Stability (in the first sense) is a rare thing today with our very mobile society. Few stay in the same place in the same job for many years. Indeed, theological education institutions are presently finding problems with their very specific courses introduced in the last ten years (youth ministry, mission studies, worship, counselling, sport ministry etc.) because, in the lifetime of a servant of God, they can begin as a worship leader, become a youth leader, go abroad as a cross cultural missionary, come home to become a church pastor and even eventually end up in a college teaching. We need a very solid base in biblical and theological studies within any such “specific” courses in order to facilitate the current practice.

Stability is actually an ancient Christian practice, especially in the monastic tradition and was often taken as a vow in addition to poverty, chastity and obedience, or seen as a sub-heading under the category of obedience. For the monk it meant that, except by a dispensation of his superiors, he must remain in the monastery of his profession. This is in massive contrast to our present society and, famously, Thomas Merton struggled with this element in his commitment.

And yet, stability is a Christian practice. It says that we are not those who assume that the grass is greener elsewhere, that, just with a change of external circumstances, we can solve our internal restlessness and weaknesses, that covenant means covenant and commitment means commitment. It is a denial of the search for perfection elsewhere and the getting on with making what we have more perfect. We tend to agree with this concerning marriage. Marriage is for life, for better for worse. Not every commitment is so covenantal but it would be a good idea if we, as Christians in a consumer culture, regarded our membership of a local congregation more in that light. As Spurgeon once said to someone who was moving around churches looking for the perfect church “If you do find the perfect church, please don’t join it for then it would no longer be perfect”.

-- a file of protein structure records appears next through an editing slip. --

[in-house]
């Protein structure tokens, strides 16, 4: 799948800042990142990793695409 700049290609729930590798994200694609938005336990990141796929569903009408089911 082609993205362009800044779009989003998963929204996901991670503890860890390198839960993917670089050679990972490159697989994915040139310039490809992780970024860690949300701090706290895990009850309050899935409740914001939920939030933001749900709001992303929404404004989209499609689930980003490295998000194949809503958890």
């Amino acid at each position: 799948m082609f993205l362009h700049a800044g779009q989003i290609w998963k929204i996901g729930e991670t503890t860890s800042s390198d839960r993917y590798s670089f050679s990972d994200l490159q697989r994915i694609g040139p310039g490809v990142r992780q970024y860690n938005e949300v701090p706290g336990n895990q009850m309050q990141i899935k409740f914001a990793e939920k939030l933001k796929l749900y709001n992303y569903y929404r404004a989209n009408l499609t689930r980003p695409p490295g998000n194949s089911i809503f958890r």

But what of those of us in theological education? The commitment to serve in a college or seminary is not covenantal like marriage. We must not be seduced into a rigidity of life by a thoughtless commitment to stability. Sometimes in our job as a theological educator a move is right and good – if only for the sake of the rest of the faculty! A career move can sometimes be right for better fulfilment of a calling which also may be changing and growing, or even for growing influence for the kingdom. There are other good resons for moving on. But should we not deliberately inject the concept of stability into all our thinking about such change? Stability helps us face our weaknesses, grow in usefulness where we are and blesses the college with continuity of ministry.

It is often the best choice among other options.

Does God drink coffee?

Posted September 29, 2017 by Graham Cheesman
Categories: Uncategorized

Does God drink coffee?

Drinking coffee is a bit like the Christian Church. I had better substantiate that.

Firstly, it has a similar geographical history. It began as a significasnt practice in the Middle East, arrived some centuries later in Europe, eventually made its way across the Atlantic, became a partially capitalistic and expansionistic western phenomenon and came full circle, spreading back into the areas of the world from whence it came. So now we have Anglican churches and Starbucks in Jerusalem.